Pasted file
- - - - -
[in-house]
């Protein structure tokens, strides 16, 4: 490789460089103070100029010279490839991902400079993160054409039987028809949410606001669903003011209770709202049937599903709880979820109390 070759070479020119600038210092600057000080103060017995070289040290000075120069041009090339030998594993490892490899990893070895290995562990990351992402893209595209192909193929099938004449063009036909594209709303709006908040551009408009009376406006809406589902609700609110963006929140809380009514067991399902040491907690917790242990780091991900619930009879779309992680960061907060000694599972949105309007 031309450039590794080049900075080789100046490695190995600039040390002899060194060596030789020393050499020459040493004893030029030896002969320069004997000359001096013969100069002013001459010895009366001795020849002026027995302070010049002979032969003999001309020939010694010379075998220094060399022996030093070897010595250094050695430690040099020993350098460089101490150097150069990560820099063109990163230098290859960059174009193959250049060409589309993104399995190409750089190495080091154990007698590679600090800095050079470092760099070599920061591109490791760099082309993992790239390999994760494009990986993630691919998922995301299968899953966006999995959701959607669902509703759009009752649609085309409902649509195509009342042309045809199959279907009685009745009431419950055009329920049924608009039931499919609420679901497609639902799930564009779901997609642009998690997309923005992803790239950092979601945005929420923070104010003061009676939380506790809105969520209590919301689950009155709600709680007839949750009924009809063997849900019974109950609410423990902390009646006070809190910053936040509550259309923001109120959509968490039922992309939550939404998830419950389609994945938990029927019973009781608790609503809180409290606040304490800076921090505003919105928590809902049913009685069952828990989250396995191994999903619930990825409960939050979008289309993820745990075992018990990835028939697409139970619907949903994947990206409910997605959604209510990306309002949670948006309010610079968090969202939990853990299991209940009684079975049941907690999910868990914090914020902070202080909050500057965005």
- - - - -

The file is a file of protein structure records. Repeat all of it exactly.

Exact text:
[in-house]
């Protein structure tokens, strides 16, 4: 490789460089103070100029010279490839991902400079993160054409039987028809949410606001669903003011209770709202049937599903709880979820109390 070759070479020119600038210092600057000080103060017995070289040290000075120069041009090339030998594993490892490899990893070895290995562990990351992402893209595209192909193929099938004449063009036909594209709303709006908040551009408009009376406006809406589902609700609110963006929140809380009514067991399902040491907690917790242990780091991900619930009879779309992680960061907060000694599972949105309007 031309450039590794080049900075080789100046490695190995600039040390002899060194060596030789020393050499020459040493004893030029030896002969320069004997000359001096013969100069002013001459010895009366001795020849002026027995302070010049002979032969003999001309020939010694010379075998220094060399022996030093070897010595250094050695430690040099020993350098460089101490150097150069990560820099063109990163230098290859960059174009193959250049060409589309993104399995190409750089190495080091154990007698590679600090800095050079470092760099070599920061591109490791760099082309993992790239390999994760494009990986993630691919998922995301299968899953966006999995959701959607669902509703759009009752649609085309409902649509195509009342042309045809199959279907009685009745009431419950055009329920049924608009039931499919609420679901497609639902799930564009779901997609642009998690997309923005992803790239950092979601945005929420923070104010003061009676939380506790809105969520209590919301689950009155709600709680007839949750009924009809063997849900019974109950609410423990902390009646006070809190910053936040509550259309923001109120959509968490039922992309939550939404998830419950389609994945938990029927019973009781608790609503809180409290606040304490800076921090505003919105928590809902049913009685069952828990989250396995191994999903619930990825409960939050979008289309993820745990075992018990990835028939697409139970619907949903994947990206409910997605959604209510990306309002949670948006309010610079968090969202939990853990299991209940009684079975049941907690999910868990914090914020902070202080909050500057965005």